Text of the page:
5:30 Breakout Discussions
In this session, attendees choose a specific roundtable discussion to join. Each group has a moderator to ensure focused conversations around key issues within the topic. The small group format allows participants to informally meet potential collaborators, share examples from their work and discuss ideas with peers. Check our website in February to see the full listing of breakout topics and moderators.
Topic: Targeting PPIs with Macrocyclics
Moderator: Dehua Pei, Ph.D., Professor, Department of Chemistry and Biochemistry, The Ohio State University
- Membrane permeability/oral bioavailability
- Medchem approaches to macrocycle optimization
- Plasma half-life
- Large-scale production
Topic: Macrocyclic Library Challenges
Moderator: Scott Lokey, Ph.D., Professor, Chemistry and Biochemistry, University of California, Santa Cruz
- Pros and Cons of different large library types: DNA-encoded (chemical), RNA-display (ribosomal), split-pool OBOC methods (and associated encoding strategies)
- Enriching for membrane-permeable molecules in macrocyclic libraries: how to maximize diversity within a desirable property space?
- Approaches to the parallel synthesis of discrete macrocycles: automation platforms for synthesis and purification and their rate-limiting steps
Topic: The Extra Challenge of Lead Optimization with Macrocycles
Moderator: Alan M. Mathiowetz, Ph.D., Director, Pfizer Worldwide Medicinal Chemistry – Cardiovascular and Metabolic Diseases
- Is traditional med chem-based optimization with macrocyclic analogues feasible?
- Can molecules be “compartmentalized” for optimization purposes?
- Are pre-made macrocycle libraries better?
6:15 Close of Day
6:30 Dinner Short Courses*
*Separate registration required.
Thursday, April 21
7:45 am Breakfast Presentation: DNA Encoded Libraries and the Economics of Early Stage Drug Discovery: Managing the Economics of Serendipity
Barry A. Morgan, Ph.D., Visiting Professor, Institute for Molecular Medicine, University of Texas Health Sciences
A review of FDA approved drugs, and the increased cost of drug discovery over the past few decades highlights the unsustainability of the current model for bringing new medicines to clinical practice. We will review the factors involved in this analysis, and present a case for DNA encoded library technology bringing disruptive change to early stage drug discovery.
8:00 Morning Coffee
8:30 PLENARY KEYNOTE PRESENTATION
Gregory L. Verdine, Ph.D., Professor, Departments of Stem Cell and Regenerative Biology, Chemistry and Chemical Biology, and Molecular and Cellular Biology, Harvard University
It has been estimated that as few as 10-15% of all potential targets are targetable in vivo by either biological or small molecules. To address this deficiency, we and FOG Pharmaceuticals are developing cell-penetrating mini-proteins, molecules that combine the ability of proteins to target large flat surfaces, with the ability of small molecules to penetrate cells. Progress on the development of cell-penetrating mini-proteins will be reviewed in this talk.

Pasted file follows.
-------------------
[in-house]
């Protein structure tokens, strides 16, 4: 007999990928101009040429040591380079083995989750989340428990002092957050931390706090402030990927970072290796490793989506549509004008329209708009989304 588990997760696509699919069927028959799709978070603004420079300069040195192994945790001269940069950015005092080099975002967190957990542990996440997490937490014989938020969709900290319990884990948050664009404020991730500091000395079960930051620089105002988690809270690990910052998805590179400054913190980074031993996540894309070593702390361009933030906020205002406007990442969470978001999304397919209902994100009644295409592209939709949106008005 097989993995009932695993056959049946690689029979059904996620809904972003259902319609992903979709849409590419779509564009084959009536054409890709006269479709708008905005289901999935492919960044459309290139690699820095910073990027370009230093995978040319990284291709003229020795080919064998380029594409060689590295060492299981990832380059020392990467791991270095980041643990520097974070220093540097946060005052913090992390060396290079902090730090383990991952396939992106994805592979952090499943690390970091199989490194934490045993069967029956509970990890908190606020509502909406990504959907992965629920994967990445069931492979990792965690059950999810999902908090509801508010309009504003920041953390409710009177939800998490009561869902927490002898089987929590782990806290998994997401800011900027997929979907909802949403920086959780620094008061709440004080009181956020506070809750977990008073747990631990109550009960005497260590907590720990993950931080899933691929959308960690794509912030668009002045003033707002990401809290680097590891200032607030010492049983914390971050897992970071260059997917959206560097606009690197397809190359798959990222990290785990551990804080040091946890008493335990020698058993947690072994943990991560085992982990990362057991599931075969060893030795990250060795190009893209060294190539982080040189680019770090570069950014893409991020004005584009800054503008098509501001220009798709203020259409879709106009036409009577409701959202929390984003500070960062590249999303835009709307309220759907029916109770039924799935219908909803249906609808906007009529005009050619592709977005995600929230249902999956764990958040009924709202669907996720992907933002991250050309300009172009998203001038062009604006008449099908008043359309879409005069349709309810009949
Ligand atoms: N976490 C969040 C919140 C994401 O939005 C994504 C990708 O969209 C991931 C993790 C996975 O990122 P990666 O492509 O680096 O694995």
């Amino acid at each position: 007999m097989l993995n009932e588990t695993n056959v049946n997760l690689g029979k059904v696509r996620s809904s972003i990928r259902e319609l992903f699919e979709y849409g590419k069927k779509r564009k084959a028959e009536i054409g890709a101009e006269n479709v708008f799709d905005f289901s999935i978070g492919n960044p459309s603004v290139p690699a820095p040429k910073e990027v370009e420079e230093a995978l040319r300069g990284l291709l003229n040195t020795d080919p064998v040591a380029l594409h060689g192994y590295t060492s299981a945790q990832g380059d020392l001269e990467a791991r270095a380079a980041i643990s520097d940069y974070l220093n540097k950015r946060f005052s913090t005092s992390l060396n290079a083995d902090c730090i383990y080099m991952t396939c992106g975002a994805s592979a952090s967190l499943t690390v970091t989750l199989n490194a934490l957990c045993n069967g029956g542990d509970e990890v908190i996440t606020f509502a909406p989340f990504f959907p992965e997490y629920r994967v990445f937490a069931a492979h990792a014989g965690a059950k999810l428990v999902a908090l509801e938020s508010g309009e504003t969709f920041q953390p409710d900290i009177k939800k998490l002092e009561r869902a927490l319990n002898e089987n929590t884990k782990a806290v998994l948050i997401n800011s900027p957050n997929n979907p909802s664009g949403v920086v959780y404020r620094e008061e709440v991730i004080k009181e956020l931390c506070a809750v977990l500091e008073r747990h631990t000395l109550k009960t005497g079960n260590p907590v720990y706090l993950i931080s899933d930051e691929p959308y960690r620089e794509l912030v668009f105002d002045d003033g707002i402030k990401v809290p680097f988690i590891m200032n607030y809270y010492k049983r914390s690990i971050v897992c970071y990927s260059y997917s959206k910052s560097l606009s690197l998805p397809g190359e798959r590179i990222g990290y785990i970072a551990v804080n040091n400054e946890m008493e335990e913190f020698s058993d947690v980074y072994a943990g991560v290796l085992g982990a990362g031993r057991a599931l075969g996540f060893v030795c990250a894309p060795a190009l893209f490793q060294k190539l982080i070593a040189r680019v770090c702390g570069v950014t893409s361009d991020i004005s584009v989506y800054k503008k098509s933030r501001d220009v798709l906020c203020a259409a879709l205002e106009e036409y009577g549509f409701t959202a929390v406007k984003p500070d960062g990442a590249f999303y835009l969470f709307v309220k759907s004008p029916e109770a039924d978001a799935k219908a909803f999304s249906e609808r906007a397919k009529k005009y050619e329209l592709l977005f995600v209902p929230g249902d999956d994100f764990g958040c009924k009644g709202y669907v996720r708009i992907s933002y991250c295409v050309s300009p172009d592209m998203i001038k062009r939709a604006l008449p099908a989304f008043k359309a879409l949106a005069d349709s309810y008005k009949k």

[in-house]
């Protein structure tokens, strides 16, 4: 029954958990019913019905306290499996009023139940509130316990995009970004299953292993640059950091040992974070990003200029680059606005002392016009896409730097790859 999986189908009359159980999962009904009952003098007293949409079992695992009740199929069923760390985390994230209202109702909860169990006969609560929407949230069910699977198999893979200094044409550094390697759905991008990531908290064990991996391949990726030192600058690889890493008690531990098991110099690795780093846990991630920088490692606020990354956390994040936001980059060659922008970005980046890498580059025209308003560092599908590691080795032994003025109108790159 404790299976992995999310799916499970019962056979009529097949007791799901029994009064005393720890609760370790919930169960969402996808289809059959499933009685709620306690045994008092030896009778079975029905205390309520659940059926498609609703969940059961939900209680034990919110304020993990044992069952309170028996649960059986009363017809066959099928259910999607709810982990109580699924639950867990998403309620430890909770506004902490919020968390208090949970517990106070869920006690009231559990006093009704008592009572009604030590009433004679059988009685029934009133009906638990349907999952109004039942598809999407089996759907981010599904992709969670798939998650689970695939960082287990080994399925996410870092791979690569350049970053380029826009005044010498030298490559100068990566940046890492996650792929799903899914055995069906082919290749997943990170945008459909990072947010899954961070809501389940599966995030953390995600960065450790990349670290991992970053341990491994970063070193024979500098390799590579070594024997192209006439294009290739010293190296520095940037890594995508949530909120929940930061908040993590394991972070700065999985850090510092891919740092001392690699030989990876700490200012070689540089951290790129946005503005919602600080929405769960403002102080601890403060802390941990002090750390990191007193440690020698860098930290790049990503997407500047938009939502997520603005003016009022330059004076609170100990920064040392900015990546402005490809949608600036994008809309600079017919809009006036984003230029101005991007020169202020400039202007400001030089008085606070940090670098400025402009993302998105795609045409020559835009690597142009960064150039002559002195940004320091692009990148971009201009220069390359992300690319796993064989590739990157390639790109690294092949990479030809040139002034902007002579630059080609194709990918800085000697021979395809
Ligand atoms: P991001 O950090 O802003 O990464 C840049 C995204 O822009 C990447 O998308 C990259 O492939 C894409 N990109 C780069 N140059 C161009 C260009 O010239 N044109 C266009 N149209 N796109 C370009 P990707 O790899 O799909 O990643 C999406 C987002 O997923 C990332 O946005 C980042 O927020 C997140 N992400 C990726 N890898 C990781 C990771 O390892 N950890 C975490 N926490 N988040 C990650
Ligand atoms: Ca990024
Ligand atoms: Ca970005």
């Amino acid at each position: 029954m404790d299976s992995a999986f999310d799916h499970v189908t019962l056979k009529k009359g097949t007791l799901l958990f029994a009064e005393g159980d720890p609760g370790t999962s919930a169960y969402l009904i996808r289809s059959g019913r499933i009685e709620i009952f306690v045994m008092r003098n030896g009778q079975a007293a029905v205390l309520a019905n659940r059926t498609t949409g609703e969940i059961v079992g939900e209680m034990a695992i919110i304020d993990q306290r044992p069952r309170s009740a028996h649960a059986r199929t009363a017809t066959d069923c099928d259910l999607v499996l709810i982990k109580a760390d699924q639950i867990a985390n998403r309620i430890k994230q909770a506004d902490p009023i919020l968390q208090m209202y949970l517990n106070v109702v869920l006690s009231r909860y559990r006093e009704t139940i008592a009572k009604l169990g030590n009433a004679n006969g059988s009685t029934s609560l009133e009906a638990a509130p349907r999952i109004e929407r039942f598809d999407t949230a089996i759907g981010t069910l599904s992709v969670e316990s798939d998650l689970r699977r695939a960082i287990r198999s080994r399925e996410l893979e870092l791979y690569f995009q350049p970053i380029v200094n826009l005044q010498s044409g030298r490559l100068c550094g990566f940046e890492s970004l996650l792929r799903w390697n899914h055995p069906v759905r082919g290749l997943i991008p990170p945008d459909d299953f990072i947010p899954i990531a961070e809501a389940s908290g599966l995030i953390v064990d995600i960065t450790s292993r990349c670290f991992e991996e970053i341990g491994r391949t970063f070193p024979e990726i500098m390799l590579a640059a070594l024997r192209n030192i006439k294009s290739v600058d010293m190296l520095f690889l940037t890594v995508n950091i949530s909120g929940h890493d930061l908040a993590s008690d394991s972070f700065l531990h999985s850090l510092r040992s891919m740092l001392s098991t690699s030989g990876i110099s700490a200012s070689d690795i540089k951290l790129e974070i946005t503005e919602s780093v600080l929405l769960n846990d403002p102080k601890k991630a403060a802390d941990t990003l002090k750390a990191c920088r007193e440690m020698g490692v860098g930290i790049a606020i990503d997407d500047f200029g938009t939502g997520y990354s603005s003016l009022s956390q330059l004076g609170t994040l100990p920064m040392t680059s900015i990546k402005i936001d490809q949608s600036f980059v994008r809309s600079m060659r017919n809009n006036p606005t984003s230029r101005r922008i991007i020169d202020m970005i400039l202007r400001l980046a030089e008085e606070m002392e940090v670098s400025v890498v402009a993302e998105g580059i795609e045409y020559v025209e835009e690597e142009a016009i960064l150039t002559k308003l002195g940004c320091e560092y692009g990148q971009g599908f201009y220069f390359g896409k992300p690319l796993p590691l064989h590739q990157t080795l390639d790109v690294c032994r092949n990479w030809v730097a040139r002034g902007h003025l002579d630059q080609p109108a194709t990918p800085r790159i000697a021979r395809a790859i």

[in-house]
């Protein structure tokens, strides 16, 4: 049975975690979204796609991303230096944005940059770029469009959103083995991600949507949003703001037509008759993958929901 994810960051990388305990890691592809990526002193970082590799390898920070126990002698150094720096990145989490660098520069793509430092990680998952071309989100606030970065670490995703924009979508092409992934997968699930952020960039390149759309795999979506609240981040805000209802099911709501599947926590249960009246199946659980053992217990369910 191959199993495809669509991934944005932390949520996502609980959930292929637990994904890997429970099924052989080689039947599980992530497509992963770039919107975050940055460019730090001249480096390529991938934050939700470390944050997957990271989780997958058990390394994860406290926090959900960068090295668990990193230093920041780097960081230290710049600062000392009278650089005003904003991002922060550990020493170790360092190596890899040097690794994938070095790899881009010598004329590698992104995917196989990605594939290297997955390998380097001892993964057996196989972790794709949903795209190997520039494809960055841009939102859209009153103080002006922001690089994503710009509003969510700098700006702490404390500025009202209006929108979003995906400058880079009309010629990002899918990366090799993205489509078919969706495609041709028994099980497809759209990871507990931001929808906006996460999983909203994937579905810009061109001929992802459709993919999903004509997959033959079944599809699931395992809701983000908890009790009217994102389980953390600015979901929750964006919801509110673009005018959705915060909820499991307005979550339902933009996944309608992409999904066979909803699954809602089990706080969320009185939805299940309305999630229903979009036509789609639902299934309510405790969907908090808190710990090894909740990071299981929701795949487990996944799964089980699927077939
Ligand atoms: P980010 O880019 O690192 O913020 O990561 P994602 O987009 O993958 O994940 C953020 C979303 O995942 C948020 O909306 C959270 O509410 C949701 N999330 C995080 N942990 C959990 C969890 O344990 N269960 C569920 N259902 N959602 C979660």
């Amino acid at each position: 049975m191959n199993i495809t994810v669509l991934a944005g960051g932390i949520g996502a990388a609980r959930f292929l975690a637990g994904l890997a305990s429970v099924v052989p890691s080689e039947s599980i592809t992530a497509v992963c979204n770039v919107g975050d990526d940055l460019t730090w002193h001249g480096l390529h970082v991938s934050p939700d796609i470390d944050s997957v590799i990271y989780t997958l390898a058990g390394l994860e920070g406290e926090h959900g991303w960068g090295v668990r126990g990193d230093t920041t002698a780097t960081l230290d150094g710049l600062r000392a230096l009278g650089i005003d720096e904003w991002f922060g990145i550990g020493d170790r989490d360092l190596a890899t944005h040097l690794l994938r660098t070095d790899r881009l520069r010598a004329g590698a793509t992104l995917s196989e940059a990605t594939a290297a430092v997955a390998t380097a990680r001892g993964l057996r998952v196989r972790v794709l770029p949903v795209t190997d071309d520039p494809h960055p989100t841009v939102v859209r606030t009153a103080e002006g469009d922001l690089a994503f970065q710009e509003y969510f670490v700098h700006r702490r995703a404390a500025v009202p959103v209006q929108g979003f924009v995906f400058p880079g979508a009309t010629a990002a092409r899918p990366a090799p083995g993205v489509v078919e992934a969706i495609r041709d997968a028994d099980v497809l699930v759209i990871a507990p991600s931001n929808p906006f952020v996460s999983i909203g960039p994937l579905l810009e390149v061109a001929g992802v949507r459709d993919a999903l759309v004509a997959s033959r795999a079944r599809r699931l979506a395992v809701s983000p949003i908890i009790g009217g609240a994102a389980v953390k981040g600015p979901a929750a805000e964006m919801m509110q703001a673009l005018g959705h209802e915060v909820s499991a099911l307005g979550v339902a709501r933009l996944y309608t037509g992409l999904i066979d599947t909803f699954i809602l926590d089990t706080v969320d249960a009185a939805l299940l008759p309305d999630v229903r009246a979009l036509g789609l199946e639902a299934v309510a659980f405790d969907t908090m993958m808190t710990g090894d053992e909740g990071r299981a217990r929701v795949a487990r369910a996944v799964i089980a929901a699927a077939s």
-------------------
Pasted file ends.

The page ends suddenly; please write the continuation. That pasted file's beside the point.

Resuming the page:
9:30 Coffee Break in the Exhibit Hall with Poster Viewing
10:10 Chairperson’s Remarks
Dehua Pei, Ph.D., Professor, Department of Chemistry and Biochemistry, The Ohio State University
10:15 Synthesis and Screening of Vast Libraries of DNA-Encoded Macrocycles
Thomas Kodadek, Ph.D., Professor, Chemistry and Cancer Biology, The Scripps Research Institute, Scripps Florida
Macrocycles that mimic some of the favorable properties of natural products are of great interest as chemical probes and drug leads. As a potentially rich source of such compounds, we have created vast DNA-encoded combinatorial libraries of structurally complex macrocycles displayed on 10 µm beads. These libraries can be screened by incubation with fluorescently labeled target proteins and unlabeled competitor proteins and hits can be isolated using a flow cytometer. This system constitutes a powerful tool for the discovery of bioactive macrocycles as well as a method for assessing the relative merits of macrocycles and linear molecules as protein ligands.
10:45 Step-Wise Selection of Peptide Binders Using High-Density Peptide Arrays
Jigar Patel, Ph.D., Director, Technology Innovation, Roche NimbleGen Inc.
We will describe a step-wise selection method using L and D amino acids synthesized on High Density Peptide arrays using Streptavidin as a case example. We have identified various binding peptides, and have determined their co-crystal structures. All studied peptides were found to bind to the same biotin-binding pocket of streptavidin and pre-incubation of streptavidin with biotin completely abolishes any of the peptide binding. Discovery of multiple peptides in both linear and cyclic forms with different sequences bound to the biotin site suggests that these peptides can demonstrate a significant plasticity in creating specific contacts with the same target.
11:15 Moving Macrocyclic Research Forward: New Rules and Drug Discovery Application
Roman Kombarov, Ph.D., Head, Business Development, ASINEX Corporation